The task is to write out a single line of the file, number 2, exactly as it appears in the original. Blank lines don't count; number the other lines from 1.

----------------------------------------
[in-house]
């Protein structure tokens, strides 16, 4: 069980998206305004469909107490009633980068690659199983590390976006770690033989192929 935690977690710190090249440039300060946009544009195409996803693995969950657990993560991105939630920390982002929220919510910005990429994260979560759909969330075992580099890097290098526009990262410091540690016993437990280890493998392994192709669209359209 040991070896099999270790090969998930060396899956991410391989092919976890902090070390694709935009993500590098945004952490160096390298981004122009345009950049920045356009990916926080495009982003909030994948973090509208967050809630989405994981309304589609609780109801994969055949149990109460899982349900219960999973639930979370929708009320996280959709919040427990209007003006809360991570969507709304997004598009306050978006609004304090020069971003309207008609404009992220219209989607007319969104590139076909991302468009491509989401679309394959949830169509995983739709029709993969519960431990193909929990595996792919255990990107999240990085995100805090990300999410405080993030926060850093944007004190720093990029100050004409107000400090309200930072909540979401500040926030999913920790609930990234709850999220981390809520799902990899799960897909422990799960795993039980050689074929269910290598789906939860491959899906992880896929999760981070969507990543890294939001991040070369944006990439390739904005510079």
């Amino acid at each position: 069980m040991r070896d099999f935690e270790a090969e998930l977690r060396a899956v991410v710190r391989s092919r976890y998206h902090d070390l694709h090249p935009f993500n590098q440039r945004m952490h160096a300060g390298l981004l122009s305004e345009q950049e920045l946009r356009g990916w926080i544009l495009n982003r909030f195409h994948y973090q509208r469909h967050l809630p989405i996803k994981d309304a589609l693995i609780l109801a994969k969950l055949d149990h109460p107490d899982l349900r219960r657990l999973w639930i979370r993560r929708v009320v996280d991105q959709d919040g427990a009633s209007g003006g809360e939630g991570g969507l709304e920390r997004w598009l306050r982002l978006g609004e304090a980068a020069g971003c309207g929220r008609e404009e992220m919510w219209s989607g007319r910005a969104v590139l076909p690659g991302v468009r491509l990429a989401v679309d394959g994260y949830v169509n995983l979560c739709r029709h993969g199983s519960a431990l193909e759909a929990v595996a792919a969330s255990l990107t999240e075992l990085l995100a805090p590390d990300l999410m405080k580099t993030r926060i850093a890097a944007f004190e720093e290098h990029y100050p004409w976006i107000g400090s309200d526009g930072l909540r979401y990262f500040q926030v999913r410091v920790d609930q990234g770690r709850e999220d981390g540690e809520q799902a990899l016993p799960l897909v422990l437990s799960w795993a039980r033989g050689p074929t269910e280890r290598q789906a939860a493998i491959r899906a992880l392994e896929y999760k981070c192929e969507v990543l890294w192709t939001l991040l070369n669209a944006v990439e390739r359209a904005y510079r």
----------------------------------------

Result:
């Protein structure tokens, strides 16, 4: 069980998206305004469909107490009633980068690659199983590390976006770690033989192929 935690977690710190090249440039300060946009544009195409996803693995969950657990993560991105939630920390982002929220919510910005990429994260979560759909969330075992580099890097290098526009990262410091540690016993437990280890493998392994192709669209359209 040991070896099999270790090969998930060396899956991410391989092919976890902090070390694709935009993500590098945004952490160096390298981004122009345009950049920045356009990916926080495009982003909030994948973090509208967050809630989405994981309304589609609780109801994969055949149990109460899982349900219960999973639930979370929708009320996280959709919040427990209007003006809360991570969507709304997004598009306050978006609004304090020069971003309207008609404009992220219209989607007319969104590139076909991302468009491509989401679309394959949830169509995983739709029709993969519960431990193909929990595996792919255990990107999240990085995100805090990300999410405080993030926060850093944007004190720093990029100050004409107000400090309200930072909540979401500040926030999913920790609930990234709850999220981390809520799902990899799960897909422990799960795993039980050689074929269910290598789906939860491959899906992880896929999760981070969507990543890294939001991040070369944006990439390739904005510079």